Obstructive Sleep Apnea (OSA) is the most common type of sleep apnea and is caused by obstruction of the upper airway. It is characterized by repetitive pauses in breathing during sleep, despite the effort to breathe, and is usually associated with a reduction in blood oxygen saturation. These pauses in breathing called “apneas” (literally, “without breath”) typically last 20 to 40 seconds. [1]

An individual with OSA is rarely aware of having difficulty breathing, even upon awakening. It is recognized as a problem by others witnessing the individual during episodes or is suspected because of its effects on the body. OSA is commonly accompanied with snoring.

Symptoms of Sleep Apnea

A person with OSA will suffer from the effects of a poor night’s sleep often waking up tired and will continue feeling drowsy or sleepy during the day. This may result in excessive daytime sleepiness, impaired memory, concentration and cognitive functions, morning headaches, hypertension, changes in mood and sexual dysfunction. The period of sleep of a person suffering from OSA is often characterized by snoring as well as silent periods while breathing stops, followed by gasps when breathing starts again.

Symptoms may be present for years or even decades without identification, during which time the sufferer may become conditioned to the daytime sleepiness and fatigue associated with significant levels of sleep disturbance. Sufferers who generally sleep alone are often unaware of the condition, without a regular bed-partner to notice and make them aware of their symptoms.

Implications of Obstructive Sleep Apnea

OSA afflicts 32 million US adults (20%), with 10-14 million of those suffering from moderate to severe OSA (4% men, 2% women). Globally there are prevalence rates of 27% in Western Europe, 20.4% in China and 13.7% in India. [2,3]

OSA is recognized as an independent risk factor for a wide range of clinical conditions, such as atherosclerosis, hypertension, heart failure, arrhythmias, stroke, diabetes, and is accompanied by major health complications and poor quality of life factors such as headaches, depression, impaired motor/visual skills, and excessive daytime sleepiness. [4, 5, 6, 7].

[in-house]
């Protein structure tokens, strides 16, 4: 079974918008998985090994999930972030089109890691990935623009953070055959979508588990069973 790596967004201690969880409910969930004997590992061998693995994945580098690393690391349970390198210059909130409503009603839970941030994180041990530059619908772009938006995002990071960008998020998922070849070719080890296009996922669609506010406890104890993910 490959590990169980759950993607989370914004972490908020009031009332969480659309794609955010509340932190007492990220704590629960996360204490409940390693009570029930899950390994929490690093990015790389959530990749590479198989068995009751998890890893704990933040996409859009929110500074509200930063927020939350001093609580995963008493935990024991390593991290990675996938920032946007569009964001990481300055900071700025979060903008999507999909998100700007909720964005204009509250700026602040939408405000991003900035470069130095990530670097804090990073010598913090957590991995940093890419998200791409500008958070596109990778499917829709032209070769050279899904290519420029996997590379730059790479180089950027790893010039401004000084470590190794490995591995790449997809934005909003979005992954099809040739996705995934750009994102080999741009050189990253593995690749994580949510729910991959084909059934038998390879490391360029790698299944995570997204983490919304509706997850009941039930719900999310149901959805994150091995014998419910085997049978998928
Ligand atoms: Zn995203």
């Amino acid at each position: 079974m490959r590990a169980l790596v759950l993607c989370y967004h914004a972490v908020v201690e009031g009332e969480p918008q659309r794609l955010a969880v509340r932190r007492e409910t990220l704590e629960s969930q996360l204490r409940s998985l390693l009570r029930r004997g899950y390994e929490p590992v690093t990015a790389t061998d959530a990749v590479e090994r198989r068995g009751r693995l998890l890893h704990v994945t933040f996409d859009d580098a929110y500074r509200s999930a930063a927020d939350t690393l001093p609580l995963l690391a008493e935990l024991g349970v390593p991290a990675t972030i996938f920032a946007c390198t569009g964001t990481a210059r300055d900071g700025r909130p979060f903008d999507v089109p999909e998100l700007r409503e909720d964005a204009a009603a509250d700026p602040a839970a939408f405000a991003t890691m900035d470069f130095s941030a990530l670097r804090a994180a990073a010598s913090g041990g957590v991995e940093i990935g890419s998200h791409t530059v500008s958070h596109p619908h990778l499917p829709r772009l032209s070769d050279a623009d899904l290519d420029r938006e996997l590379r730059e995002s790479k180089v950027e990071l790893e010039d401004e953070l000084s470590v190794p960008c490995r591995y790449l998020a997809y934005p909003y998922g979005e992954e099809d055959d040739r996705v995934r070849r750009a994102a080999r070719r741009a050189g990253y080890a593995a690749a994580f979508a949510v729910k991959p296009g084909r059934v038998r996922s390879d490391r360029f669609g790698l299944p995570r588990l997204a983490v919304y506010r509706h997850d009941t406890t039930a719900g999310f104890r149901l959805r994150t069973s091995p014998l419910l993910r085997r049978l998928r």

The chances of developing coronary artery disease, stroke, high blood pressure, congestive heart failure and type 2 diabetes more than doubles for a person suffering from OSA [7]. The deaths of the NFL athlete, Reggie White as well as the Canadian comedian John Candy were both caused by OSA. Reggie White was believed to have died in his sleep from untreated OSA as he was not able to use a CPAP due to claustrophobia. John Candy had OSA most of his adult life and died from a heart attack. It is estimated that about 50% of individuals who have cardiovascular disease also suffer from OSA [8].

Excessive Daytime Sleepiness also increases the risk of injuries from falling asleep or having impaired cognitive function (e.g. traffic and workplace accidents). The Australian National Sleep Research Project states that sleep deprivation contributed to the human mistakes that led to the very large scale disasters, such as the Exxon Valdez oil spill disaster, the Challenger Space Shuttle disaster and the Chernobyl nuclear accident in Ukraine. 

Diagnosis of Obstructive Sleep Apnea

Please refer to your health care provider if you or any in your family suspect that you may suffer from OSA. An overnight sleep study, or polysomnography, conducted in a lab or at home, is often used as a tool in the diagnostic process.


  1. Wikipedia
  2. Cappuccio F.P., D'Elia L., Strazzullo P., Miller M.A. Quantity and quality of sleep and incidence of type 2 diabetes: a systematic review and meta-analysis. Diabetes Care 2010 Feb; 33(2):414-20
  3. Young T., Palta M., Dempsey J., et al., The occurrence of sleep-disordered breathing among middle-aged adults. N Engl J Med 1993; 328:1230-1235
  4. Kapur, V., et al., The medical cost of undiagnosed sleep apnea. Sleep, 1999; 22(6): p. 749-55
  5. AlGhanim N., Comondore V.R., Fleetham J., Marra C., Ayas N., The Economic Impact of Obstructive Sleep Apnea. Lung 2008; 86:7–12
  6. Botteman M., Health economics of insomnia therapy: implications for policy. Sleep Med. 2009 Sep;10 Suppl 1:S22-5
  7. Yaggi H.K., Concato J., Kernan W.N., Lichtman J.H., Brass L.M., Mohsenin V., Obstructive sleep apnea as a risk factor for stroke and death. N Engl J Med. 2005 Nov; 10;353(19):2034-41 
  8. Walsh J.K., Engelhardt C.L., The direct economic costs of insomnia in the United States for 1995. Sleep 1999 May; 1;22 Suppl 2:S386-93